Yukon College Home News Archives 30th anniversary event at Yukon College Old Crow campus honours Alice Frost

30th anniversary event at Yukon College Old Crow campus honours Alice Frost

September 29, 2016

Three generations of Alice Frost’s family gathered at the College campus in Old Crow last night.

OLD CROW—Yesterday evening over 70 people gathered at the Alice Frost Yukon College community campus in Old Crow. They were there to pay tribute to the Gwitchin leader the building is named after and celebrate the campus’s 30th anniversary.

Randall Kendi opened the gathering with a prayer. Sophia Flather read a short biography of Frost in English that she researched and wrote this summer. Brandon Kyikavichik read the biography in Gwitchin. This was followed by a campus open house where friends and family shared their favourite memories of the late Chief.

Flather’s biography of Frost will be preserved on a plaque that will hang on the campus building in the community. Flather spent a month interviewing 13 people who grew up with, worked alongside, or knew Frost very well. She also reviewed newspaper articles, community records, oral history transcripts, and Berger Inquiry transcripts.

“Just about everybody had stories of her offering advice and support when it was needed. She was very generous and a great support to children and women especially. There were also stories of her laughing a lot and making fun of herself,” said Flather.

Learning more about Alice Frost left this young Gwitchin woman with some important Frost wisdom around relationships.

“Alice said that relationships are the most challenging part of life. In a community there are so many crucial relationships to care for and balance: your relationship to yourself, to family, community, animals, medicine, the land and the divine. This was something she understood and worked for each day. This was a very beautiful thing for me to learn as so many of us are striving to understand these different relationships today and how to balance them,” said Flather.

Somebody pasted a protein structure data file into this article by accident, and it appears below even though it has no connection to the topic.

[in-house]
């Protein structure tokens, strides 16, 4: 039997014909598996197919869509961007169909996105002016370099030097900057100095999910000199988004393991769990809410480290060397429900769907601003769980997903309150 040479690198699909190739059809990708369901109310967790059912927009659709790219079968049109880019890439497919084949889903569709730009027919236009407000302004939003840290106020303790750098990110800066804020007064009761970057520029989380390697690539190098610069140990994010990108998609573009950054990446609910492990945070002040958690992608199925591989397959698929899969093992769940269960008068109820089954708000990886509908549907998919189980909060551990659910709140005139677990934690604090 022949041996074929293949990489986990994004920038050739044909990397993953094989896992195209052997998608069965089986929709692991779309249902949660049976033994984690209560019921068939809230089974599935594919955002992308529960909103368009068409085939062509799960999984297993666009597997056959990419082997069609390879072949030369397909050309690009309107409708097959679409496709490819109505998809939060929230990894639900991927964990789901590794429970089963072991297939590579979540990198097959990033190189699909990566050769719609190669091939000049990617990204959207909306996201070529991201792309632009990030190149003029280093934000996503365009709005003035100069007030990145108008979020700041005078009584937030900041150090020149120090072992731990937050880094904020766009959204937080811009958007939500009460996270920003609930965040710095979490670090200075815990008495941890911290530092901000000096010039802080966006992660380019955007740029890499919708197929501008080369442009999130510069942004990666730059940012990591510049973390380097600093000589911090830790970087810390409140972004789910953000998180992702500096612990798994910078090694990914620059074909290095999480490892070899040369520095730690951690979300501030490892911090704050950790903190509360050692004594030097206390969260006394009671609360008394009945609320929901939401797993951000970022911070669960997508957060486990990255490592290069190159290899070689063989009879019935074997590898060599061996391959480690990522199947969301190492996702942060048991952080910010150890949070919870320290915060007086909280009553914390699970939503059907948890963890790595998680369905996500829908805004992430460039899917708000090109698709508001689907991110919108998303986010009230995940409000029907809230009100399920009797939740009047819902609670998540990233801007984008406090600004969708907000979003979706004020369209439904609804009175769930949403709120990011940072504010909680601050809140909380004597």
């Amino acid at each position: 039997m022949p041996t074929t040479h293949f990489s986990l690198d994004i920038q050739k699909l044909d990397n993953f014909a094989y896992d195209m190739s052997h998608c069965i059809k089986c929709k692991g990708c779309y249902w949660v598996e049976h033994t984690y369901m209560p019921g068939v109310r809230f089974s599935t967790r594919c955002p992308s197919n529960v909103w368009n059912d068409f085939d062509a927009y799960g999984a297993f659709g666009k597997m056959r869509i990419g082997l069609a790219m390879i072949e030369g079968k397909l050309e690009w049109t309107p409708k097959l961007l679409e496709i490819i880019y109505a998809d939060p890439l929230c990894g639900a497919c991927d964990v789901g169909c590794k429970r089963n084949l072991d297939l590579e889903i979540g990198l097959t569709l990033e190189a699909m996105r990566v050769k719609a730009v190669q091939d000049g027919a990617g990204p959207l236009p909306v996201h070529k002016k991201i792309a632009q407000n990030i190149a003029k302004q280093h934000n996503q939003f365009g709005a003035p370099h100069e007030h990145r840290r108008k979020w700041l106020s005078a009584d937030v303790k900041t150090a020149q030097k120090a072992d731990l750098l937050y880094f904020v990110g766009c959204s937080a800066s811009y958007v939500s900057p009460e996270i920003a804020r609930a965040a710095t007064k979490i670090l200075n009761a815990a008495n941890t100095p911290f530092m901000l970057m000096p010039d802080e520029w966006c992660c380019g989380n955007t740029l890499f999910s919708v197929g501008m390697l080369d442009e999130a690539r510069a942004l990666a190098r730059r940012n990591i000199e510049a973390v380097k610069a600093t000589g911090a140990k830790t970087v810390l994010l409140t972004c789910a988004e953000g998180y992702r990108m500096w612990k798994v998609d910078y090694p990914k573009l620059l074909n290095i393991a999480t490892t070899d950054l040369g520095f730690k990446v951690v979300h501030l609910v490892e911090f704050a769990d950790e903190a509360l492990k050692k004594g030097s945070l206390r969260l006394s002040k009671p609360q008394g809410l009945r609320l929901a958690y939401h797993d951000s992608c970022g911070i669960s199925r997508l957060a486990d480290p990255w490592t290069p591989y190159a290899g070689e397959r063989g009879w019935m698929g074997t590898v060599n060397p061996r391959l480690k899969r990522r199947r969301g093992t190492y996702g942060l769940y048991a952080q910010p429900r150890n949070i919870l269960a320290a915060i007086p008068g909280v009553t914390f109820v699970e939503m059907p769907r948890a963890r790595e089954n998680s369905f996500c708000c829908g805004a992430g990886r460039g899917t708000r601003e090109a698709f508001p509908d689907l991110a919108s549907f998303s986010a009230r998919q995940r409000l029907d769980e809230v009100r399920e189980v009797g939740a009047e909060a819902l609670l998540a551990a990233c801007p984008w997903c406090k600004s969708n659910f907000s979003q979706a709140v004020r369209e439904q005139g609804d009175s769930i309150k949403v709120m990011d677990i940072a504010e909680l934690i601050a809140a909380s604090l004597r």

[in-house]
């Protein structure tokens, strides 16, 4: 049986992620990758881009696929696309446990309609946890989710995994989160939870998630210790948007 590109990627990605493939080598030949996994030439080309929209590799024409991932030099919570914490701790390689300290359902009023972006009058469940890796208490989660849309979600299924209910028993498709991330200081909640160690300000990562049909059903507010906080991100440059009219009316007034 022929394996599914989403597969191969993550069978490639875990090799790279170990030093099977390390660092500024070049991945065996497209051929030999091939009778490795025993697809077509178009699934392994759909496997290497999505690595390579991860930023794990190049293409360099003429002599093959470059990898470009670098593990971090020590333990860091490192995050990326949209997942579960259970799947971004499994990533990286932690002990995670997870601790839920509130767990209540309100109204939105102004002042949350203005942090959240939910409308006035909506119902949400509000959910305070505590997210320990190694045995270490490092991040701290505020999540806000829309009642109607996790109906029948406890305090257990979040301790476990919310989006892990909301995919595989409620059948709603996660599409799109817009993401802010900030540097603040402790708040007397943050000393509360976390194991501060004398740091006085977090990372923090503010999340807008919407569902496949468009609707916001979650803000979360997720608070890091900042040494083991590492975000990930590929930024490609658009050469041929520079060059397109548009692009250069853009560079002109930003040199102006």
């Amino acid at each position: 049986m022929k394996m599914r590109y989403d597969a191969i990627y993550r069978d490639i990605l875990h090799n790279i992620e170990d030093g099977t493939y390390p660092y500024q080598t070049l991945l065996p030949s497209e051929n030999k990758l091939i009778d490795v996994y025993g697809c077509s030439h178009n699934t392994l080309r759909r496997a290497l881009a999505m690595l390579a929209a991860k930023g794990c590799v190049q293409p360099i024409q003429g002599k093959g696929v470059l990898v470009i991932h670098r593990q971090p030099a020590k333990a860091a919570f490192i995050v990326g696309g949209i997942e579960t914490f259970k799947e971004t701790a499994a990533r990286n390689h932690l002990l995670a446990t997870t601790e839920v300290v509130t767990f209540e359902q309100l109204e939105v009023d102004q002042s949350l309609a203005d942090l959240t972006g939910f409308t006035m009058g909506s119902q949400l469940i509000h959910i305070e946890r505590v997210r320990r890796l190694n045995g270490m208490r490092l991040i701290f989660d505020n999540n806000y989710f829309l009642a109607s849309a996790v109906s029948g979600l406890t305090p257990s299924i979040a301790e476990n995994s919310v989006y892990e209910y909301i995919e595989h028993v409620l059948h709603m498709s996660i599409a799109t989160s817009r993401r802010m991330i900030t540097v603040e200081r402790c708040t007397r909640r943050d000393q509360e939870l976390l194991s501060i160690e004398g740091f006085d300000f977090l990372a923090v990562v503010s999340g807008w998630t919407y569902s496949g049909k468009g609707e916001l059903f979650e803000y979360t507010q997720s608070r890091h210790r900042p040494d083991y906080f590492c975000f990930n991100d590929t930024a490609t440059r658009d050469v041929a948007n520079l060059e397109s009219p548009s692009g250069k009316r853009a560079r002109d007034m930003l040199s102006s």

“She was an incredibly strong and passionate woman, yet humble and always willing to grow and learn. She stood for what she believed in even when dealing with very sensitive issues because it was not for herself, it was for the generations to come. It was very inspiring. Eighteen years after her passing, Alice is still encouraging us all to become better people,” added Flather.

Pauline Frost, Chief Frost’s daughter, lives in Whitehorse and was unable to attend the event.

“Our family is deeply honoured and grateful for the recognition of our mother’s life work. She would be so proud to be recognized like this. Always humble in her ways, she will always be my hero, my mentor and my life teacher,” said Frost.

She added, “One teaching I would like to share that my mother emphasized is ‘never keep what you have been taught, pass it on, it’s our culture, and others will appreciate you for it’.”

Chief Alice Frost was born in 1937 and died from cancer in 1998. In between those years she married Donald Frost and raised seven children, developed exceptional sewing and beading skills, and never stopped learning. A fierce advocate for education and its necessity in the community’s fight for self-determination, Frost pushed for the creation of a College community campus in Old Crow. She later taught sewing and Gwitchin language and attended many classes as a student.

From 1985 to 1988 Frost was the first female Chief of the Vuntut Gwitchin and helped prepare the community for self-government.

The College campus is the third building in Old Crow to host a biography of the person it is named after. The other two being the Sara Abel Chitze Vuntut Gwitchin Government Offices and the John Tizya Centre.

The Alice Frost plaque and campus 30th anniversary celebration was made possible with the generous support of Government of Yukon Department of Community Services through the Community Development Fund.